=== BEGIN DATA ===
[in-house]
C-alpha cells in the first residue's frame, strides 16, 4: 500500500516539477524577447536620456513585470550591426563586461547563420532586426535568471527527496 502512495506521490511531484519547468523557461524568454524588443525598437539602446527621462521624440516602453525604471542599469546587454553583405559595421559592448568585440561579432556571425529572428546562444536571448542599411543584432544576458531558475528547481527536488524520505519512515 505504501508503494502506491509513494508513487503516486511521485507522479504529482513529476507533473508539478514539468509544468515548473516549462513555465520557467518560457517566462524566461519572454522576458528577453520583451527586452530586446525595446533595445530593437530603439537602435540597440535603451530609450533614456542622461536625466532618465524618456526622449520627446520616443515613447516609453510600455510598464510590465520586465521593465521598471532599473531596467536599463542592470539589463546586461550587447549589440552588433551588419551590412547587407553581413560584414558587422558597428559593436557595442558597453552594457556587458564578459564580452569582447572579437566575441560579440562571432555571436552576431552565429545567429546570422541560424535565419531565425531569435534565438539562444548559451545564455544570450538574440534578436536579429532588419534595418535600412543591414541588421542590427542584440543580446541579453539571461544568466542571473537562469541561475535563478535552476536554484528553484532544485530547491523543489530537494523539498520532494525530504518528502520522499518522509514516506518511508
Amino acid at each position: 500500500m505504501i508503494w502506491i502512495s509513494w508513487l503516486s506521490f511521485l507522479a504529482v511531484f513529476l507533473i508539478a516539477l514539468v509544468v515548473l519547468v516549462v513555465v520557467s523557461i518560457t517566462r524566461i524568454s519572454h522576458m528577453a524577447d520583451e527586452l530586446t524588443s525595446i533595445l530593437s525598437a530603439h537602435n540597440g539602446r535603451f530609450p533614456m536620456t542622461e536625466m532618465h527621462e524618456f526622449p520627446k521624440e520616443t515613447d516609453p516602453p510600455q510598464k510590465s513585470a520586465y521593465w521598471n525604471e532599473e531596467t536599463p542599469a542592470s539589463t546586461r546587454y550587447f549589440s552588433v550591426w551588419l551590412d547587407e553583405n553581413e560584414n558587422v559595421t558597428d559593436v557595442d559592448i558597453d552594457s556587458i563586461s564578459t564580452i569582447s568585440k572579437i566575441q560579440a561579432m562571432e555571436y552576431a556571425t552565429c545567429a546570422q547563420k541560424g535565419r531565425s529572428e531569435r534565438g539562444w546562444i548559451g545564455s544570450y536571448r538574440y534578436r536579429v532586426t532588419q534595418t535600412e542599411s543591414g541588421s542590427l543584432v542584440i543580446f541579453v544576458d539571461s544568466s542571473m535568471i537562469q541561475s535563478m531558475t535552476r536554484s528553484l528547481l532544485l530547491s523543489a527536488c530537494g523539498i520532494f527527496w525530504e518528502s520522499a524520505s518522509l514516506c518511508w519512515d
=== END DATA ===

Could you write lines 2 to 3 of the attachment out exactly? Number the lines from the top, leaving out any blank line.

C-alpha cells in the first residue's frame, strides 16, 4: 500500500516539477524577447536620456513585470550591426563586461547563420532586426535568471527527496 502512495506521490511531484519547468523557461524568454524588443525598437539602446527621462521624440516602453525604471542599469546587454553583405559595421559592448568585440561579432556571425529572428546562444536571448542599411543584432544576458531558475528547481527536488524520505519512515 505504501508503494502506491509513494508513487503516486511521485507522479504529482513529476507533473508539478514539468509544468515548473516549462513555465520557467518560457517566462524566461519572454522576458528577453520583451527586452530586446525595446533595445530593437530603439537602435540597440535603451530609450533614456542622461536625466532618465524618456526622449520627446520616443515613447516609453510600455510598464510590465520586465521593465521598471532599473531596467536599463542592470539589463546586461550587447549589440552588433551588419551590412547587407553581413560584414558587422558597428559593436557595442558597453552594457556587458564578459564580452569582447572579437566575441560579440562571432555571436552576431552565429545567429546570422541560424535565419531565425531569435534565438539562444548559451545564455544570450538574440534578436536579429532588419534595418535600412543591414541588421542590427542584440543580446541579453539571461544568466542571473537562469541561475535563478535552476536554484528553484532544485530547491523543489530537494523539498520532494525530504518528502520522499518522509514516506518511508
Amino acid at each position: 500500500m505504501i508503494w502506491i502512495s509513494w508513487l503516486s506521490f511521485l507522479a504529482v511531484f513529476l507533473i508539478a516539477l514539468v509544468v515548473l519547468v516549462v513555465v520557467s523557461i518560457t517566462r524566461i524568454s519572454h522576458m528577453a524577447d520583451e527586452l530586446t524588443s525595446i533595445l530593437s525598437a530603439h537602435n540597440g539602446r535603451f530609450p533614456m536620456t542622461e536625466m532618465h527621462e524618456f526622449p520627446k521624440e520616443t515613447d516609453p516602453p510600455q510598464k510590465s513585470a520586465y521593465w521598471n525604471e532599473e531596467t536599463p542599469a542592470s539589463t546586461r546587454y550587447f549589440s552588433v550591426w551588419l551590412d547587407e553583405n553581413e560584414n558587422v559595421t558597428d559593436v557595442d559592448i558597453d552594457s556587458i563586461s564578459t564580452i569582447s568585440k572579437i566575441q560579440a561579432m562571432e555571436y552576431a556571425t552565429c545567429a546570422q547563420k541560424g535565419r531565425s529572428e531569435r534565438g539562444w546562444i548559451g545564455s544570450y536571448r538574440y534578436r536579429v532586426t532588419q534595418t535600412e542599411s543591414g541588421s542590427l543584432v542584440i543580446f541579453v544576458d539571461s544568466s542571473m535568471i537562469q541561475s535563478m531558475t535552476r536554484s528553484l528547481l532544485l530547491s523543489a527536488c530537494g523539498i520532494f527527496w525530504e518528502s520522499a524520505s518522509l514516506c518511508w519512515d